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Should I Stay or Should I Go?

Beach area residents weigh the evacuation question as Hurricane Irene nears.

“I’m not happy about being told to leave,” said Jeff Seymour, standing on the porch of his Beach Area home at 91 Quincy Street, referring to a Fairfield Police mandate that he evacuate his residence and move to higher ground.

He was among 500 or so homeowners in the Beach area that had either been ordered to leave or encouraged to leave in advance of the arrival of Hurricane Irene, a Category 1 marauder tearing a path along the coast of North Carolina and sprinting north. It was a question many were struggling with — retreat to safety or take one’s chances and stick it out at the old homestead, there to monitor, mend and react to the storm’s assault.

“I want to keep an eye on things,” said Seymour, recalling earlier battles with like storms. “I think it was ’92 when we had the last bad storm, which brought a lot of water. We weathered that and were fine. I expect water will come up . Maybe it will go in the basement. I learned a long time ago not to put valuables in the basement. Back in ’92, I had to wade through water from town, but the house was fine. This time, we’re going to my brother’s house in Stratfield.”

Seymour’s next door neighbor, John Guor, a landscaper with New England Nurseries, said he was planning to evacuate, too, by 4 p.m., headed over to his other house on School Street. “Right now I’m cleaning all my chainsaws, chippers, stump grinders, cherry pickers – all that. I expect to be very busy.”

Before setting into what promises to be a long slog of work and endless hours of tree, branch and other debris removal, Guor had plans to blow off some steam. “At 5 tonight, I’ll be at a hurricane party in Trumbull, with about 50 friends. We’ll have a disco ball and karaoke machine… the works!”

Over at 259 Edward Street, that thoroughfare being the official line which marked the mandatory evacs from the recommended evacs, homeowner Mini Zacchia had decided to stick around, joined by her elementary school aged daughters Brittany and Ashley. “I expect water damage and have prepared for it as best as possible,” she said. “I’m expecting power to be out, too. We have a generator as back-up. My biggest concern is if the seawall breaks and we have a continuous flow of water through the back of the property into the house.”

Dining on McDonald’s hamburgers under the shelter of the back hatch door of their SUV, idling in the parking lot at Penfield Beach, was Paul Mason and his daughter, Izzy, 4. “I took care of everything at home (Merwin’s Lane in Greenfield Hill), got us some lunch and are burning off some energy in case we get stuck for a couple days,” he shared.

Around the other side of the Pavilion, on its front deck actually, Ellen Leaf Schaper of Eastlawn and Susan Holzner of Fairview Avenue, and their children Alexandra and Livia, respectively, sat in beach chairs looking out at the ocean. Behind them, the windows and doors of the newly constructed building were boarded up with plywood.

“I’m in a mandatory evacuation zone,” said Schaper, with regard to her residence, “but I haven’t left yet. I’m monitoring the weather, right on the oceanfront.”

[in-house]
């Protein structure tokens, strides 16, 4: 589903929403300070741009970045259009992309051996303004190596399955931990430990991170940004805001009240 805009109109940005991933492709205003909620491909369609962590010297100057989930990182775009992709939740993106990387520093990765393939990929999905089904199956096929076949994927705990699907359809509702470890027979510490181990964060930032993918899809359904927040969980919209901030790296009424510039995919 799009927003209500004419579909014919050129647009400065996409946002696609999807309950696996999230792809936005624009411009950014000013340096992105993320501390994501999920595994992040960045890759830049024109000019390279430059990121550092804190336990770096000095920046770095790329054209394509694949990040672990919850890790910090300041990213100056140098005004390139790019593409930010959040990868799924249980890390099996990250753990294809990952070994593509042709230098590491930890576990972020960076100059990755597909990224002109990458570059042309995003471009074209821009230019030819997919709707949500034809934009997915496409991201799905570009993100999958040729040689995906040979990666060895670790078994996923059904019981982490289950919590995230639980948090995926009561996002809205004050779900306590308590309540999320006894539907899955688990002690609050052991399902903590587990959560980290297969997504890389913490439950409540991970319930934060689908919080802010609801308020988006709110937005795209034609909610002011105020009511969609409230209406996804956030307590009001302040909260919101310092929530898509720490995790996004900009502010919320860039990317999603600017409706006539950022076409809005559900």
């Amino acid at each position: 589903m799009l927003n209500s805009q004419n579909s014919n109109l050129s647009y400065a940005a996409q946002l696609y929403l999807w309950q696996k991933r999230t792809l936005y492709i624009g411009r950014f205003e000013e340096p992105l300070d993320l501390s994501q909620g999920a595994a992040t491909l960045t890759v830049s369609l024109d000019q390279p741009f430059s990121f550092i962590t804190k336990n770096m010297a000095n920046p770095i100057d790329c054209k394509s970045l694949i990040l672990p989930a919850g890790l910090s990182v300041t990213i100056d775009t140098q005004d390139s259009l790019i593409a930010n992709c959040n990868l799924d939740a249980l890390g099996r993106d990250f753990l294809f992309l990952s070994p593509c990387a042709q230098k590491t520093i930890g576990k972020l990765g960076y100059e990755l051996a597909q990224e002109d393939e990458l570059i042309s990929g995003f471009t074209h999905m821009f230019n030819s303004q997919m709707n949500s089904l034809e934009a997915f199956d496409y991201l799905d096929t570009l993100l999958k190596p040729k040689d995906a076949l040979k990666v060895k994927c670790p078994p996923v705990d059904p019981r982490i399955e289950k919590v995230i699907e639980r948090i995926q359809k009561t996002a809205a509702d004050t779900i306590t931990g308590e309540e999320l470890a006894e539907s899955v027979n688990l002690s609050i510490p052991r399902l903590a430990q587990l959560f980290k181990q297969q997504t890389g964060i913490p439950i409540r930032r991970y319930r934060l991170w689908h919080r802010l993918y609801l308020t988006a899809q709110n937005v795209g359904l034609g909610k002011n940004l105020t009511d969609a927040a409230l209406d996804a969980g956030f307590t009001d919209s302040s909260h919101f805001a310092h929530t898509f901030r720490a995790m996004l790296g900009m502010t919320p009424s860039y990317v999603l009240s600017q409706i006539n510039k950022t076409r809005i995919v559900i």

Walking right along the water’s edge was Eileen Grant, her daughter Abby and Abby’s friend Margaret Telling. Eileen held a large umbrella over them, to fend off sporadic raindrops. “We’re just taking a beach stroll, after having just purchased a generator from Home Depot,” she said. Eileen added that she and her daughter had decided to stay in their home – despite the tempting offer of rosemary chicken at the Telling’s Walbin Court (by Riverfield School) home.

Down Penfield Beach walking west, Dave Nadolny was rolling up a portable pool at the back of a Fairfield Beach home belonging to the Bernstein family. Said the senior Bernstein, “We have a reservation at the Trumbull Marriott. We’re going to be on vacation. We’ll hit the gym, pool and go out to dinner.”

A real standout on the beach, Tim Scanlon, from Sarasota, Florida, in the beach area visiting a friend, was flying a Best Waroo 15 meter kiteboarding kite. “I’m a kiteboarder hoping the wind will cooperate more than it has,” he said. “I’m essentially testing the wind currents before boarding.”

Making their way along the sand in the opposite direction was Lisa Moore and Perry Kourembanas. Each clutched a bottle of wine in their hands. “We just came from ‘That’s the Spirit’ and are headed home to pack up and go to higher ground,” said Kourembanas.

Shovels in hand by the kayak racks at Penfield, staff Walt Matis and Michael Jehle were loading sand into trashbags to form what Jehle referred to as ‘ghetto sandbags’, aiming to place them around the bottom of the doors of the museum facility, to try and prevent water flowing in. “Our mission is to protect the town’s history,” said Jehle.

Bopping along from the direction of the swings at Penfield were Lily Smith, 14, and Sydney Andrews, 13. “We wanted to see if it was ‘wavy’,” said Sydney, coining a new storm-related phrase. “It’s not as bad as we thought,” she concluded.

A few blocks away, just on the cusp of the Beach Area, at 953 Post Road, was doing brisk business purveying spirits to the masses. Emerging from the store with a 12-pack of Shock Top beer in hand, Krystal Marin, an employee of Sweet Rexie’s in downtown, said she was headed to a friend’s place in New Haven. “I live in West Haven, on the beach. New Haven is a little safer,” she said.

Running the show inside, “Red” Hutchinson said store traffic had been “way up” since Thursday. “Dark and Stormies and ice have been really popular. A lot of people are evacuating from the beach but picking up supplies as they leave.”

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